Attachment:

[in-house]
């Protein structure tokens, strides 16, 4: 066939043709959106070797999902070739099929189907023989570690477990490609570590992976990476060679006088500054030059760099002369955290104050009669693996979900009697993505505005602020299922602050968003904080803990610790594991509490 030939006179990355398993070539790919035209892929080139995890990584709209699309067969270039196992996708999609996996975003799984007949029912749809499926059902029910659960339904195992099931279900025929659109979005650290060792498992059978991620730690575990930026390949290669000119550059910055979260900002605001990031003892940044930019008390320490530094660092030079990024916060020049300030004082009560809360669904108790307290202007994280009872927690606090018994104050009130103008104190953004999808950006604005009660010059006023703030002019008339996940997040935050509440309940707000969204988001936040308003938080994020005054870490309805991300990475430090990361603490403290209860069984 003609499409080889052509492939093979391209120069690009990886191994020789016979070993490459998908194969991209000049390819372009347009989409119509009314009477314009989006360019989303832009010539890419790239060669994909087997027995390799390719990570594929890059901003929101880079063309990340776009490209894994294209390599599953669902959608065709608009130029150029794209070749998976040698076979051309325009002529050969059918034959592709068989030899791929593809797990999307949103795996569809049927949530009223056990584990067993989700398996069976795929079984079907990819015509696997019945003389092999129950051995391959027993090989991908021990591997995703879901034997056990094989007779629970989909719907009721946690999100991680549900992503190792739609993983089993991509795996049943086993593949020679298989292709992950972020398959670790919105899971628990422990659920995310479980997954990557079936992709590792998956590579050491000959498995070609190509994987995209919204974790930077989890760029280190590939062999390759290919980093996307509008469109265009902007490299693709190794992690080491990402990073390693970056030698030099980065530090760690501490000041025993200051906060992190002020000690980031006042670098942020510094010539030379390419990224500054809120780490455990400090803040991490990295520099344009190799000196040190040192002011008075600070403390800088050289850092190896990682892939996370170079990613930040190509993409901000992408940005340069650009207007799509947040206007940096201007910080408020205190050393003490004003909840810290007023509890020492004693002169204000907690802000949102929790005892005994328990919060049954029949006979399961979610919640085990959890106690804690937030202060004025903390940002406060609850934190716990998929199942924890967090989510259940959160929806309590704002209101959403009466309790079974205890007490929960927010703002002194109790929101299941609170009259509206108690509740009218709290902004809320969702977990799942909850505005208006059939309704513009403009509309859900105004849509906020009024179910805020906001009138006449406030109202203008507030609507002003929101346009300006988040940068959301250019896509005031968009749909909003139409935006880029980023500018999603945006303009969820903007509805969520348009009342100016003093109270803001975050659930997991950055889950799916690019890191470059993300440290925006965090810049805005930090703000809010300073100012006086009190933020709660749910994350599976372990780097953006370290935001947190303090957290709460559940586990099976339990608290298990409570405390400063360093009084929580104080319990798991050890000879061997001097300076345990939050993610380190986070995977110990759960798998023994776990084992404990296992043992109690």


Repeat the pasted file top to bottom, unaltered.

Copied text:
[in-house]
């Protein structure tokens, strides 16, 4: 066939043709959106070797999902070739099929189907023989570690477990490609570590992976990476060679006088500054030059760099002369955290104050009669693996979900009697993505505005602020299922602050968003904080803990610790594991509490 030939006179990355398993070539790919035209892929080139995890990584709209699309067969270039196992996708999609996996975003799984007949029912749809499926059902029910659960339904195992099931279900025929659109979005650290060792498992059978991620730690575990930026390949290669000119550059910055979260900002605001990031003892940044930019008390320490530094660092030079990024916060020049300030004082009560809360669904108790307290202007994280009872927690606090018994104050009130103008104190953004999808950006604005009660010059006023703030002019008339996940997040935050509440309940707000969204988001936040308003938080994020005054870490309805991300990475430090990361603490403290209860069984 003609499409080889052509492939093979391209120069690009990886191994020789016979070993490459998908194969991209000049390819372009347009989409119509009314009477314009989006360019989303832009010539890419790239060669994909087997027995390799390719990570594929890059901003929101880079063309990340776009490209894994294209390599599953669902959608065709608009130029150029794209070749998976040698076979051309325009002529050969059918034959592709068989030899791929593809797990999307949103795996569809049927949530009223056990584990067993989700398996069976795929079984079907990819015509696997019945003389092999129950051995391959027993090989991908021990591997995703879901034997056990094989007779629970989909719907009721946690999100991680549900992503190792739609993983089993991509795996049943086993593949020679298989292709992950972020398959670790919105899971628990422990659920995310479980997954990557079936992709590792998956590579050491000959498995070609190509994987995209919204974790930077989890760029280190590939062999390759290919980093996307509008469109265009902007490299693709190794992690080491990402990073390693970056030698030099980065530090760690501490000041025993200051906060992190002020000690980031006042670098942020510094010539030379390419990224500054809120780490455990400090803040991490990295520099344009190799000196040190040192002011008075600070403390800088050289850092190896990682892939996370170079990613930040190509993409901000992408940005340069650009207007799509947040206007940096201007910080408020205190050393003490004003909840810290007023509890020492004693002169204000907690802000949102929790005892005994328990919060049954029949006979399961979610919640085990959890106690804690937030202060004025903390940002406060609850934190716990998929199942924890967090989510259940959160929806309590704002209101959403009466309790079974205890007490929960927010703002002194109790929101299941609170009259509206108690509740009218709290902004809320969702977990799942909850505005208006059939309704513009403009509309859900105004849509906020009024179910805020906001009138006449406030109202203008507030609507002003929101346009300006988040940068959301250019896509005031968009749909909003139409935006880029980023500018999603945006303009969820903007509805969520348009009342100016003093109270803001975050659930997991950055889950799916690019890191470059993300440290925006965090810049805005930090703000809010300073100012006086009190933020709660749910994350599976372990780097953006370290935001947190303090957290709460559940586990099976339990608290298990409570405390400063360093009084929580104080319990798991050890000879061997001097300076345990939050993610380190986070995977110990759960798998023994776990084992404990296992043992109690």